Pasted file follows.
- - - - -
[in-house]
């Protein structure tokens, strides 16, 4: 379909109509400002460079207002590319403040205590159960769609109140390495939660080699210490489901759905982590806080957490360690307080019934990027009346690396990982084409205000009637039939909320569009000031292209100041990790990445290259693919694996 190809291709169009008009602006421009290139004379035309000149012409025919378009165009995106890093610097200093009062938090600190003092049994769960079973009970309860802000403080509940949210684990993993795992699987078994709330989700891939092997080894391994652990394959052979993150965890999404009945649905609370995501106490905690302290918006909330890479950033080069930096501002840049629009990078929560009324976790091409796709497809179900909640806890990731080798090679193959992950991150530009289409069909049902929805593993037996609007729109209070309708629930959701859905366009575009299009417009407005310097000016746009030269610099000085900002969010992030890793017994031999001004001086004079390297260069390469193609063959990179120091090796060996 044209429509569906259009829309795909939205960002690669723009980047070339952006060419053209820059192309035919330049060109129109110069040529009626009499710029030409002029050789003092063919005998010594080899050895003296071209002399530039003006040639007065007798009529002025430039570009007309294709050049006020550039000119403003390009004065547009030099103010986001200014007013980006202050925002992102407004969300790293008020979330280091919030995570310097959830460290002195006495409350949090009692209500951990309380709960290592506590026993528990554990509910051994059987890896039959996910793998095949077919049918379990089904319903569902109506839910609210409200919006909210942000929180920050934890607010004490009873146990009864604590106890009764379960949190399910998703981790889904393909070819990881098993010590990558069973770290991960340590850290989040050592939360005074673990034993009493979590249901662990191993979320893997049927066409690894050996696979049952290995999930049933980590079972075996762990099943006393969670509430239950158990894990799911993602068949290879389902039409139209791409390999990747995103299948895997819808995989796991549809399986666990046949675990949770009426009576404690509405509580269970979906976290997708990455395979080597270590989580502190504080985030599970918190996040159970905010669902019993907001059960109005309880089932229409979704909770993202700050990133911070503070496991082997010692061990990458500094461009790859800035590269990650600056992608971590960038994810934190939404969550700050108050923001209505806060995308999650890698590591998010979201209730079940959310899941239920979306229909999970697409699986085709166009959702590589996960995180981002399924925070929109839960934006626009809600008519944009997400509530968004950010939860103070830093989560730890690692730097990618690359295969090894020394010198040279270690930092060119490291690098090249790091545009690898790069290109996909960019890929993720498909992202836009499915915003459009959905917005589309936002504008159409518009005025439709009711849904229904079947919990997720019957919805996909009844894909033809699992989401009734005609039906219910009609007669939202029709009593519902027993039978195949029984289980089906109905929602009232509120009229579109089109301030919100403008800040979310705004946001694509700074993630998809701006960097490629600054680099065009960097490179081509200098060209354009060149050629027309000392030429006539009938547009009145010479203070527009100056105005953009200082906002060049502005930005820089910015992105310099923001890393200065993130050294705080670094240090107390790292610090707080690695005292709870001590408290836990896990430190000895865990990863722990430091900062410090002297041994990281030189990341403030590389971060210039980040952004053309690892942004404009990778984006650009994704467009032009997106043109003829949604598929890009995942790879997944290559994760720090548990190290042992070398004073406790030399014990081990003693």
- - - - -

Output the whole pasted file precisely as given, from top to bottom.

[in-house]
């Protein structure tokens, strides 16, 4: 379909109509400002460079207002590319403040205590159960769609109140390495939660080699210490489901759905982590806080957490360690307080019934990027009346690396990982084409205000009637039939909320569009000031292209100041990790990445290259693919694996 190809291709169009008009602006421009290139004379035309000149012409025919378009165009995106890093610097200093009062938090600190003092049994769960079973009970309860802000403080509940949210684990993993795992699987078994709330989700891939092997080894391994652990394959052979993150965890999404009945649905609370995501106490905690302290918006909330890479950033080069930096501002840049629009990078929560009324976790091409796709497809179900909640806890990731080798090679193959992950991150530009289409069909049902929805593993037996609007729109209070309708629930959701859905366009575009299009417009407005310097000016746009030269610099000085900002969010992030890793017994031999001004001086004079390297260069390469193609063959990179120091090796060996 044209429509569906259009829309795909939205960002690669723009980047070339952006060419053209820059192309035919330049060109129109110069040529009626009499710029030409002029050789003092063919005998010594080899050895003296071209002399530039003006040639007065007798009529002025430039570009007309294709050049006020550039000119403003390009004065547009030099103010986001200014007013980006202050925002992102407004969300790293008020979330280091919030995570310097959830460290002195006495409350949090009692209500951990309380709960290592506590026993528990554990509910051994059987890896039959996910793998095949077919049918379990089904319903569902109506839910609210409200919006909210942000929180920050934890607010004490009873146990009864604590106890009764379960949190399910998703981790889904393909070819990881098993010590990558069973770290991960340590850290989040050592939360005074673990034993009493979590249901662990191993979320893997049927066409690894050996696979049952290995999930049933980590079972075996762990099943006393969670509430239950158990894990799911993602068949290879389902039409139209791409390999990747995103299948895997819808995989796991549809399986666990046949675990949770009426009576404690509405509580269970979906976290997708990455395979080597270590989580502190504080985030599970918190996040159970905010669902019993907001059960109005309880089932229409979704909770993202700050990133911070503070496991082997010692061990990458500094461009790859800035590269990650600056992608971590960038994810934190939404969550700050108050923001209505806060995308999650890698590591998010979201209730079940959310899941239920979306229909999970697409699986085709166009959702590589996960995180981002399924925070929109839960934006626009809600008519944009997400509530968004950010939860103070830093989560730890690692730097990618690359295969090894020394010198040279270690930092060119490291690098090249790091545009690898790069290109996909960019890929993720498909992202836009499915915003459009959905917005589309936002504008159409518009005025439709009711849904229904079947919990997720019957919805996909009844894909033809699992989401009734005609039906219910009609007669939202029709009593519902027993039978195949029984289980089906109905929602009232509120009229579109089109301030919100403008800040979310705004946001694509700074993630998809701006960097490629600054680099065009960097490179081509200098060209354009060149050629027309000392030429006539009938547009009145010479203070527009100056105005953009200082906002060049502005930005820089910015992105310099923001890393200065993130050294705080670094240090107390790292610090707080690695005292709870001590408290836990896990430190000895865990990863722990430091900062410090002297041994990281030189990341403030590389971060210039980040952004053309690892942004404009990778984006650009994704467009032009997106043109003829949604598929890009995942790879997944290559994760720090548990190290042992070398004073406790030399014990081990003693």